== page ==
Their parents may not be physically present to provide guidance or a sense of belonging, but their expectations certainly follow their children to boarding school. There’s an implicit contract within these upper-class families: Their children will be given the best of everything, but in exchange, they must lead a life that their parents approve of. For most of them, that means going on to study at Harvard or Yale, then entering into a suitably white-collar career and leading a thoroughly respectable life. There’s not a lot of room for kids to follow their own passions, so subsumed are they by the weighty demands of their parents. All of the boys in Dead Poets Society are pressured into throwing Keating, the only teacher they’ve been able to connect with emotionally, under the bus out of fear of how their parents will react to them getting in trouble. Neil Perry, who dreams of becoming an actor, dies by suicide when his father threatens to pull him out of Welton Academy and send him away to military school in an effort to put an end to his creative impulses. In Tea and Sympathy, another sensitive, artistic, and queer-coded boarding school student faces the constant derision of his father, who’s disgusted by his son’s perceived lack of traditional masculinity.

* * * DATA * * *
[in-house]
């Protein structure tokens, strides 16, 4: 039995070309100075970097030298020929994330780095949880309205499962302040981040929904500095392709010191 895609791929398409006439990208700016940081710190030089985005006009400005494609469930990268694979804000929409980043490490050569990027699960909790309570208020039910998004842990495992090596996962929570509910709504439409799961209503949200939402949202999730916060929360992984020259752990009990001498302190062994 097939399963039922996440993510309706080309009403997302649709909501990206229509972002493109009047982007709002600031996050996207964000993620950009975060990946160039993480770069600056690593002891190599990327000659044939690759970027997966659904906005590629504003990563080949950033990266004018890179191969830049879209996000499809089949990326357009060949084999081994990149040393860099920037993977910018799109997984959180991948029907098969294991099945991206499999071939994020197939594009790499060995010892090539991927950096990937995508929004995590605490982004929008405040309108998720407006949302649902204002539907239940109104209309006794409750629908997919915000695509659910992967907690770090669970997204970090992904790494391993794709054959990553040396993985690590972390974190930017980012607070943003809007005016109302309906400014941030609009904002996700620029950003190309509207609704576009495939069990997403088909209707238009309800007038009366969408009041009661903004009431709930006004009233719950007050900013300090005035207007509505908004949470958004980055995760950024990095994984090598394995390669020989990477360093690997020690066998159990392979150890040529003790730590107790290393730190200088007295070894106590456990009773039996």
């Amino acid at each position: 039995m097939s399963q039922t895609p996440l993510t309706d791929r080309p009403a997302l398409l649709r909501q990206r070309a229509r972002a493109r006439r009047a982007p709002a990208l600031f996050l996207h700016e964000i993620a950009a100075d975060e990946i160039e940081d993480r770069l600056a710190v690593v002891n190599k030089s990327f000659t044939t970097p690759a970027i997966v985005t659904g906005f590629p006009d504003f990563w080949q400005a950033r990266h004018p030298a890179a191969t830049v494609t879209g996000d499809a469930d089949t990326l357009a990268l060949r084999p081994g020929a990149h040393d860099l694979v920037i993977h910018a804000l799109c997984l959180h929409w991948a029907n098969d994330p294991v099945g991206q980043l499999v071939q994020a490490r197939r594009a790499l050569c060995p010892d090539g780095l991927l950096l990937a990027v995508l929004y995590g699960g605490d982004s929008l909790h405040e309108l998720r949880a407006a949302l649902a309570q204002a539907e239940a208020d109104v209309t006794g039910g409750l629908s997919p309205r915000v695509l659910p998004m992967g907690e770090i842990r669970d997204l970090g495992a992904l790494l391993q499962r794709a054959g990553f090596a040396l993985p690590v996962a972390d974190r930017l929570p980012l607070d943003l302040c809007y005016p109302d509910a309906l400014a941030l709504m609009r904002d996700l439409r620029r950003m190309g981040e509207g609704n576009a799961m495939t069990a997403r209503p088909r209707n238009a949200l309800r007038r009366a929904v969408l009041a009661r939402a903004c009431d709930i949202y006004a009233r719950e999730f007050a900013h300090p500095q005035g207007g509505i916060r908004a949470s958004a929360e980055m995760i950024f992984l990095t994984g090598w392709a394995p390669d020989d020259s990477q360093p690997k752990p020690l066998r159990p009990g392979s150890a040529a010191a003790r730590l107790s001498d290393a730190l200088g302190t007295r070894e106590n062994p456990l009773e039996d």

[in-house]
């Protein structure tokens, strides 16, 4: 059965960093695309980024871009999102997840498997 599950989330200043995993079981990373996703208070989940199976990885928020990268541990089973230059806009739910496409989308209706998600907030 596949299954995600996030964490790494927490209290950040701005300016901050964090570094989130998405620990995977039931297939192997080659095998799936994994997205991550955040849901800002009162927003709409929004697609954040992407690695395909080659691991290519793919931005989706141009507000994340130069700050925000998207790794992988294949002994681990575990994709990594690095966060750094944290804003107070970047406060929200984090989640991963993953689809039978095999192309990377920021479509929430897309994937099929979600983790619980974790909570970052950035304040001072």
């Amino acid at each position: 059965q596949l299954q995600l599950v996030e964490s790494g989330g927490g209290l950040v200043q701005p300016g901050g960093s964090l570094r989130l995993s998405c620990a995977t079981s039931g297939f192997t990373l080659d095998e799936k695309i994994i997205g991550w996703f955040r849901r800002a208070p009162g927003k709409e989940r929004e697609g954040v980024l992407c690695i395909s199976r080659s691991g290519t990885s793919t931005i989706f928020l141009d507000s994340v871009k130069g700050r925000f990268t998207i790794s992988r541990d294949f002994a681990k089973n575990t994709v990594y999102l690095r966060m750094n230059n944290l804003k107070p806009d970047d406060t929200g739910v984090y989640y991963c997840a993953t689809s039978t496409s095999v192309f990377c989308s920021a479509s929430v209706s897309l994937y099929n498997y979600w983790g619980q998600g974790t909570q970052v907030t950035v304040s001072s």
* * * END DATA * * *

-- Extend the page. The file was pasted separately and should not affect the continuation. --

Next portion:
This element of learned masculinity is a huge part of the boarding school drama. Each of these young boys is desperately trying to figure out what it means to be a man, but they are often left to learn these lessons from the other boys at their school, who are just as broken and bewildered as they are. Tea and Sympathy’s Tom Lee (John Kerr) is ostracized by his fellow students, who see him as strange and effeminate – he prefers music to sports, female companionship to male bonding. Even though one of his classmates takes pity on him and tries to teach him how to act like a man – if only so he stops getting bullied by the other boys – the guidance only makes him feel more self-conscious and out of place.